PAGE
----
Comprehensive List and Directory of Gardens, Nature Centers and Nature Trails in Westchester County and the Hudson Valley.
Benefits of Gardening
Gardening is a great way to connect with the earth, reduce stress, increase creativity and promote relaxation.
Gardening is Therapeutic
There is even an emerging medical art known as horticultural therapy. People with all types of health conditions, schoolchildren, even prison inmates, are encouraged to learn about new plants and envision creative ways to arrange them in the ground as a way to provide a sense of accomplishment and improve self-image.
Gardening Feels Good
Aside from delighting your senses with color, texture and scents, gardening enables you to connect with nature. Digging your hands through the soil and handling delicate plants can feed the soul.
Gardening is Exercise
Gardening is a low-impact activity that improves flexibility through bending and stretching, and has been shown to lower blood pressure and cholesterol levels. However, don't let it replace your walking regime or other regular aerobic exercise. Do both, for maximum benefits.
The Humane Society of the United States has initiated a
Backyard Wildlife Awareness Campaign
that will encourage people to make a few simple commitments that can greatly benefit the earth and the earth’s wildlife. The Humane Society gave us several resolutions to consider incorporating into our daily lives - like not cutting down dead trees in spring, because small animals and birds have begun nesting in them. All are easy, common sense ways to be a little gentler with nature.
Whether you are a gardener yourself, or hire professional landscapers and gardeners - you can help ensure the well being of our environment for ourselves and future generations. We all need to make an effort to keep pesticides and harmful toxins out of our gardens and away from our property. Not using harmful pesticides will protect our family and pets, as well as protect the natural wildlife and flaura. If you hire gardeners and landscapers - be sure the Gardener or Landscaper uses "environment" friendly and safe methods while working on your property.
Let your Lawn grow into a Meadow
Letting your lawn grow into a meadow not only cuts down on pollution and the use of fossil fuels, but it also greatly increases habitat for birds and butterflies and other interesting critters. Even if you only designate a portion of your property to a meadow - this could be one of the most important commitments you will ever make to planet earth.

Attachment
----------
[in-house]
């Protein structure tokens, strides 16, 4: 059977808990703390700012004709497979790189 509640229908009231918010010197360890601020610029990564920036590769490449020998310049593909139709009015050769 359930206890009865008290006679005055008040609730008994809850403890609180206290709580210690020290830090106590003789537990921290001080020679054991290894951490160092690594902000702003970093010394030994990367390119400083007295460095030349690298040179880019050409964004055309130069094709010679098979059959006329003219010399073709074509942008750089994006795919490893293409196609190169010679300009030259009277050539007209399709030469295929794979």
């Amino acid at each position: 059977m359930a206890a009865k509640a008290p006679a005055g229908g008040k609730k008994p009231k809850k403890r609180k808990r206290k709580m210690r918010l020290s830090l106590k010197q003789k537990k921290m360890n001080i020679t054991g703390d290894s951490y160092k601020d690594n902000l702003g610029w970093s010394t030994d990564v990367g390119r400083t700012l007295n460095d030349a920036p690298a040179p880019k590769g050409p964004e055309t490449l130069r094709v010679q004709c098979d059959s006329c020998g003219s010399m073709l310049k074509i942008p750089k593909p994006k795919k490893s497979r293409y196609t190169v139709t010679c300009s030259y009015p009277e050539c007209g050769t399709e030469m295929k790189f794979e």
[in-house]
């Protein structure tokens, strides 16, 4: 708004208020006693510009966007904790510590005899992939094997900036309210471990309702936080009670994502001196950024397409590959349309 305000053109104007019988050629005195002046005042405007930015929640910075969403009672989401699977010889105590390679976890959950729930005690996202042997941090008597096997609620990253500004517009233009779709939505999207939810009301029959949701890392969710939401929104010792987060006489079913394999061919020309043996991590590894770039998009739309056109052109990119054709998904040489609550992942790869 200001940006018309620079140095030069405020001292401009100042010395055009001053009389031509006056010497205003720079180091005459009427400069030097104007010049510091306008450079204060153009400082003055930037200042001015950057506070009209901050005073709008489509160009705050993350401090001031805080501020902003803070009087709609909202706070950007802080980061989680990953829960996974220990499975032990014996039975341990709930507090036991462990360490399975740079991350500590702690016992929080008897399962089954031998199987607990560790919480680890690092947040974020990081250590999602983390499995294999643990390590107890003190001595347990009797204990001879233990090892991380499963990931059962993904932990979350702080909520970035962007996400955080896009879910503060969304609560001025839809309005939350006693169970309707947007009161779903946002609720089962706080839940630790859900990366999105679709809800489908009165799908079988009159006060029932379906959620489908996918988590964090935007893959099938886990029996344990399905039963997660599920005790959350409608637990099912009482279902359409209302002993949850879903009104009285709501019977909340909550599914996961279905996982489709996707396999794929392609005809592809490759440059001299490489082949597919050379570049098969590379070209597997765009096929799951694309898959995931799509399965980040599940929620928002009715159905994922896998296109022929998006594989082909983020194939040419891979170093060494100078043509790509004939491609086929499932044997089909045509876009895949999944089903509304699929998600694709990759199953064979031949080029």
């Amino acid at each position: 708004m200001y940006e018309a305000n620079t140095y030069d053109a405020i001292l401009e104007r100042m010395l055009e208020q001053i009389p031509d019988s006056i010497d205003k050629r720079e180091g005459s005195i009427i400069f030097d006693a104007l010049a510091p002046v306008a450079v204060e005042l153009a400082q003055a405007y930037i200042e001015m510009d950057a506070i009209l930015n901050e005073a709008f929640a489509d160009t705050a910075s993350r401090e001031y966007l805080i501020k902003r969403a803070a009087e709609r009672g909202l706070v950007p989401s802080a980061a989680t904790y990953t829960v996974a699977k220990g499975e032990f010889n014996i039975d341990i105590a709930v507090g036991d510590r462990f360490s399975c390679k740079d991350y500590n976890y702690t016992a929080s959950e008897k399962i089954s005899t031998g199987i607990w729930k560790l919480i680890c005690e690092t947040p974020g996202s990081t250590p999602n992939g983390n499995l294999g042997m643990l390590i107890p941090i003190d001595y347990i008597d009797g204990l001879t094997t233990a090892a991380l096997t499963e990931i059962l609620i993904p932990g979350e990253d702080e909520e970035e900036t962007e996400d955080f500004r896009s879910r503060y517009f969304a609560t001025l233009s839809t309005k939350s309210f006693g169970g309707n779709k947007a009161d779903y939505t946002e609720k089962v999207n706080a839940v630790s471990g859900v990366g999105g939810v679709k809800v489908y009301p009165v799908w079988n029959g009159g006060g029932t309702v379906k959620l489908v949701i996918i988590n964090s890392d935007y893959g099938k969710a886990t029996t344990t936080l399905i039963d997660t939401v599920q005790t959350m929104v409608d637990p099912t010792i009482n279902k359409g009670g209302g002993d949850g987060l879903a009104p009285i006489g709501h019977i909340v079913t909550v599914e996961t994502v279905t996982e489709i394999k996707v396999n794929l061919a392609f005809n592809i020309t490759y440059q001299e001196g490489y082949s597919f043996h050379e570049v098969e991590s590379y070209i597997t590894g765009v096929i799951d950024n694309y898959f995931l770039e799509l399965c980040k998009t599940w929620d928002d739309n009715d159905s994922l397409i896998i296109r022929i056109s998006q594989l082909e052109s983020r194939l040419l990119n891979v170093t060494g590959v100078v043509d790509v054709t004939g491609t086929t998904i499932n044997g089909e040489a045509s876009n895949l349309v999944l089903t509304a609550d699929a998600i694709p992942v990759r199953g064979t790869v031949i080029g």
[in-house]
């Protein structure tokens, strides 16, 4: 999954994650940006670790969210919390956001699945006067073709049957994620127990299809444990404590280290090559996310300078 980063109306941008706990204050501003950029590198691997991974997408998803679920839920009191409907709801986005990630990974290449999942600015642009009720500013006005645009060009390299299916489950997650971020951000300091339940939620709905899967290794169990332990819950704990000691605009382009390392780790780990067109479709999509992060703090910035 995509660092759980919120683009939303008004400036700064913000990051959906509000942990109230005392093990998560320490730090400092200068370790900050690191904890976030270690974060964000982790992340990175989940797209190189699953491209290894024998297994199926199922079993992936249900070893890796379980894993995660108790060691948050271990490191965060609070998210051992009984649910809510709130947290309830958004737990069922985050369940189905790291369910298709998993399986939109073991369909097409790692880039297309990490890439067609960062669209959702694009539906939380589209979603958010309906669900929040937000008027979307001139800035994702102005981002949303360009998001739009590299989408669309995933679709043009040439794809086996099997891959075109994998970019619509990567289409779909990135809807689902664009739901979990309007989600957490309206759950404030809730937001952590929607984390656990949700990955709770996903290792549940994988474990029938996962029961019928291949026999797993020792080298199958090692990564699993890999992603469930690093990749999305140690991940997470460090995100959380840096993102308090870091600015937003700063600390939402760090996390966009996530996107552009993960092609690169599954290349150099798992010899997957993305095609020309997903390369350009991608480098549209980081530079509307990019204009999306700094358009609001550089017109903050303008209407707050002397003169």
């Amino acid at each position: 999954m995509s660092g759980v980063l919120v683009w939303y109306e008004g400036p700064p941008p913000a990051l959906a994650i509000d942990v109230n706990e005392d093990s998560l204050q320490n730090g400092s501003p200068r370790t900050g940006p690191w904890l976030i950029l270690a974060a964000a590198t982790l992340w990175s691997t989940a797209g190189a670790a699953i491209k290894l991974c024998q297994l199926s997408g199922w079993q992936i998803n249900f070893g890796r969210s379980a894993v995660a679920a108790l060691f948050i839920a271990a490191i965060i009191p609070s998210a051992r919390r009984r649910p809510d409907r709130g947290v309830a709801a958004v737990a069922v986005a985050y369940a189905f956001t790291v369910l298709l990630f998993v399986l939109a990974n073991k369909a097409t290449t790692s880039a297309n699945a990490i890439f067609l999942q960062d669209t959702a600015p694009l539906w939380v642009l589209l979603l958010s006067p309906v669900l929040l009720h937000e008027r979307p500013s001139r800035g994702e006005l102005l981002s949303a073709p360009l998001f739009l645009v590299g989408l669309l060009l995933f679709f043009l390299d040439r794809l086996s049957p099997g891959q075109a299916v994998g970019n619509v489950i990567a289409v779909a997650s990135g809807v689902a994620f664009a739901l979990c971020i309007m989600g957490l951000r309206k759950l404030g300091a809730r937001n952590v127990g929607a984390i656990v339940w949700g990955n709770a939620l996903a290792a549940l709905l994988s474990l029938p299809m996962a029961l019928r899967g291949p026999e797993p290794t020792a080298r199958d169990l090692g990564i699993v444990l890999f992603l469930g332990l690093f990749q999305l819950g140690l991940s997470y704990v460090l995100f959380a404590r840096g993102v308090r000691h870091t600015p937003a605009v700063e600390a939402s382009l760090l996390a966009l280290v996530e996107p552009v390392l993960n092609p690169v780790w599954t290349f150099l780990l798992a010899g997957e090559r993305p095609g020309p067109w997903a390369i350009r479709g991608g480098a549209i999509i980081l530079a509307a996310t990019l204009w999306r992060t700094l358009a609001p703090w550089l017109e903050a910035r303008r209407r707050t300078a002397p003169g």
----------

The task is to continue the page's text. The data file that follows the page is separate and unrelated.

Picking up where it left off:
Do not compete for the most manicured lawn. Enjoy a beautiful and natural meadow.
"Perfect" lawns are typically sprayed with dangerous pesticides and harm the environment. Pesticides will seep into nearby streams, lakes, ponds, rivers, etc. Your well water will be contaminated which affects the water we drink and our family's health. You and your family and your pets are harmed by any dangerous pesticides used on your lawns.
Press for important information on
Pesticide Poisoning Symptoms and First Aid
Streams and Ponds
Every stream is connected to something else - another stream, a pond, a lake. Trash finds its way from one to the other, and an array of wildlife along the way can be injured or sickened by it. Visit your local stream or pond and pick up trash that you find. The results will be felt far downstream.
Leave them wild
Make a commitment never to buy a “novelty” wild animal as a pet. It is very difficult to satisfy their needs in captivity, and that often means an unhappy outcome for all concerned. As cute as a baby turtle may be, it is far better off in the wild. Take your kids for a walk to the local pond where they can see these and other wildlife where they should be – in the wild.
Use plants that are native to your area. Not only will they thrive better, resist disease and often injury or attack from plant eating insects and mammals, but they will also require less maintenance, freeing you up to do nothing but enjoy them.